New to the forum and to salt!

spiceycat

New member
I posted in the other "new" area already. My dilemma is trying to find a trustworthy LFS in CT. since I'm getting some conflicting information from about a half a dozen that I've been to.

Now I confess to not letting a few know what my fish of choice was for fear of being told I'm crazy as one fish store almost did! I understand that they may not be well versed in this specialty and may very well prefer I buy their fish instead.

Please help! I've had fresh water tanks before and was devoted to their care and attention. My only child is off to college and I have time and energy to devote to a dedicated fishtank. Thoughts?
 

mtc1966

New member
a little info 1st let us know about your tank set up size and equipment.
when you are set up properly and ready for seahorses i would go to fintastics in manchester tell them Mike from rc sent you they can get you you erectus from ora at a great price and they are hardy starters.
 

rayjay

New member
I wouldn't trust the information coming from an LFS unless over time I find it to be the same as the information coming from the seahorse hobbyists who have been long term successful. They would be few and far between.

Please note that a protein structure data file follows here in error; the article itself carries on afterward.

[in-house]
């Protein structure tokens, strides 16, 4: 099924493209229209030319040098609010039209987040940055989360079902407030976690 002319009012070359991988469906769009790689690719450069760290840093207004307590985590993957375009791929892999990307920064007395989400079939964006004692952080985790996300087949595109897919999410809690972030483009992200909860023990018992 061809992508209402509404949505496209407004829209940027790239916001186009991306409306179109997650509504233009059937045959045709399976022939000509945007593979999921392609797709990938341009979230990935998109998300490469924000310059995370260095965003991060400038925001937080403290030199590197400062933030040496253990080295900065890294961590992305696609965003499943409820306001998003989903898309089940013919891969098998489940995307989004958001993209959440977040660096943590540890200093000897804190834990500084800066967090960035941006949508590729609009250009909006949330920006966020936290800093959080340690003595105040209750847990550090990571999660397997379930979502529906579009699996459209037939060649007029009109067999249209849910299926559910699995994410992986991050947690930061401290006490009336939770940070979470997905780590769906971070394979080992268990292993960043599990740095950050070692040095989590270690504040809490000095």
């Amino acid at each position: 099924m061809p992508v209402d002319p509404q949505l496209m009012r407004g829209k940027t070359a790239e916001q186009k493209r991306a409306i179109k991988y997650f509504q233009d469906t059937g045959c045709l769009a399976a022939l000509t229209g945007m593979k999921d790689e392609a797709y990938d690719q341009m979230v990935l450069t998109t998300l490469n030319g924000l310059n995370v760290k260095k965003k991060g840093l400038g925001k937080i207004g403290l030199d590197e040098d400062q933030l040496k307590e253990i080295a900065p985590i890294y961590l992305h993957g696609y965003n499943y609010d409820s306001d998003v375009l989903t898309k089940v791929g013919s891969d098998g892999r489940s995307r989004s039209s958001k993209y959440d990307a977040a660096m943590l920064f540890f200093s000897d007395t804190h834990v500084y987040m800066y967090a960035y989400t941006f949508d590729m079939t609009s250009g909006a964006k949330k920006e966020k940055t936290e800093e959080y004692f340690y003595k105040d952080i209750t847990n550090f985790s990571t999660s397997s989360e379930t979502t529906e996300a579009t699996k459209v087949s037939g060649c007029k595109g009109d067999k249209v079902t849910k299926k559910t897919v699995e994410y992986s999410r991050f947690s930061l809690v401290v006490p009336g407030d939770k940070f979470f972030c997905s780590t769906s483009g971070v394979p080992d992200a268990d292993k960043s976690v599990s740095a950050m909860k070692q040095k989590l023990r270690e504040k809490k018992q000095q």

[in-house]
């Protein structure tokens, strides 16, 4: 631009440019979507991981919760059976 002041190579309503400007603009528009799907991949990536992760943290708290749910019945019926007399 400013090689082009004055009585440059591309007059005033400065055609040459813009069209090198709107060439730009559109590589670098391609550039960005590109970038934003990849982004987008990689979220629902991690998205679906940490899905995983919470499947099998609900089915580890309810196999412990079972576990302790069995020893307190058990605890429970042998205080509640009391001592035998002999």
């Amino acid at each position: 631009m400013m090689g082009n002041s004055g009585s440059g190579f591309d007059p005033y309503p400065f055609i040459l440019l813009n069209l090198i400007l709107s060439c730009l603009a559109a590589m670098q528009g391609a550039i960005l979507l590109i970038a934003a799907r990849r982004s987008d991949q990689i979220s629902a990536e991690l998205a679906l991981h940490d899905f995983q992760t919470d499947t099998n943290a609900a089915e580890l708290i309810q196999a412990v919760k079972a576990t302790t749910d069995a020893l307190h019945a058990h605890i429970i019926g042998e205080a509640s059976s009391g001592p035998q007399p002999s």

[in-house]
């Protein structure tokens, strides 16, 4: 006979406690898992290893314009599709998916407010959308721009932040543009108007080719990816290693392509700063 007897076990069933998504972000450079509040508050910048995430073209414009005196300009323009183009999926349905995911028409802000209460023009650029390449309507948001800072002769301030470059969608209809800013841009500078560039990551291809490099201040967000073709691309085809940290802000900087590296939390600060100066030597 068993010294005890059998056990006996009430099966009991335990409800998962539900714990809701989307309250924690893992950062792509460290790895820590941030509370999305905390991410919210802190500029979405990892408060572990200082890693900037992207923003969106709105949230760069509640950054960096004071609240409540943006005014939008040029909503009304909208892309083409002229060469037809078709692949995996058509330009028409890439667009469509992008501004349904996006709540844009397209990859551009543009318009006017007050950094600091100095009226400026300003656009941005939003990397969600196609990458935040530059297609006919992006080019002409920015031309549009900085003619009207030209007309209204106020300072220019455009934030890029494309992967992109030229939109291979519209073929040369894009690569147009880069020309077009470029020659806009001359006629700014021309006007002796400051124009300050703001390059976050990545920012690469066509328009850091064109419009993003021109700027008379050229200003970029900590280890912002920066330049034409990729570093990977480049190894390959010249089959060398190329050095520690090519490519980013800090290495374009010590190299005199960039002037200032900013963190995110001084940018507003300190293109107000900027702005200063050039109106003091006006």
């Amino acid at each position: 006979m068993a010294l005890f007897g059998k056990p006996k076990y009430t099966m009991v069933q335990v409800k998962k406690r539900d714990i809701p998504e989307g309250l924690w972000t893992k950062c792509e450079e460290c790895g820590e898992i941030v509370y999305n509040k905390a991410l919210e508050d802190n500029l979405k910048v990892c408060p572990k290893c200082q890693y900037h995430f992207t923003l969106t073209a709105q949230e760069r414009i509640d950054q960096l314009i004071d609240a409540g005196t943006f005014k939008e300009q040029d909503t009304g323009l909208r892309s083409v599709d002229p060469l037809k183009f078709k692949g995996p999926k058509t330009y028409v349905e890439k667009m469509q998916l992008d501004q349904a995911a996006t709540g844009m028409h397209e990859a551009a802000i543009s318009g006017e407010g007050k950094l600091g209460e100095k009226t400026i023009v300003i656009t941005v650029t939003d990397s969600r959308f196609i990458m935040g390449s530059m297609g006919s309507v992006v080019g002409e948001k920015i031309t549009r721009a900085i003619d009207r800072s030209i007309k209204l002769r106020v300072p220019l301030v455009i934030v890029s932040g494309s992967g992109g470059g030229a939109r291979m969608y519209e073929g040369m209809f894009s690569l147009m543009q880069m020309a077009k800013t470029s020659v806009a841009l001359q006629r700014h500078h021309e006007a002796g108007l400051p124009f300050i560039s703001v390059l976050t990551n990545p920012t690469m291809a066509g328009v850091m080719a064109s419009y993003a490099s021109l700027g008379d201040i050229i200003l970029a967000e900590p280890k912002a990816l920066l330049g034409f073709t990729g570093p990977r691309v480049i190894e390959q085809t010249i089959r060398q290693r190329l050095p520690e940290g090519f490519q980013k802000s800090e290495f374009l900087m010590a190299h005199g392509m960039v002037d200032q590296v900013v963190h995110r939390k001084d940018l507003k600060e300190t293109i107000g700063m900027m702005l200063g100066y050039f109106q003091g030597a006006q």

Please check out the links at the bottom of "My Thoughts on Seahorse Keeping" written by experienced keepers and by the most helpful commercial seahorse breeder in the US.
I prefer NOT to buy through an LFS, even if I know they are true captive bred, because most of those LFSs place the seahorses in systems that have previously held other fish or seahorses from other sources.
The seahorses then could have picked up pathogens from that exposure and once you buy them, they are already on their way to problems leading often to death.
If I lived in the US, I would buy from Dan and Abbie Underwood of seahorsesource.com.
If I was rich, I'd pay him what he wanted for shipping seahorses to me here.
 

spiceycat

New member
Thanks for some thoughts Mike and rayjay. I'm getting a 30 gallon extra tall (24inches) with Aqueon HOB power filter, under gravel reverse flow filter tomorrow. I'm also getting a Aqua C remora protein skimmer soon. The tank will be SHOWLR and live sand with crushed coral. I'm unsure about what to do about the water as I don't have a RO/DI unit. So far the stores I've been to don't sell the water but they'd love to sell me their natural sea water...I'm a little nervous about the live rock purchase, the idea of critters in them even though I know how to draw them out. Suggestions.. Ty again :)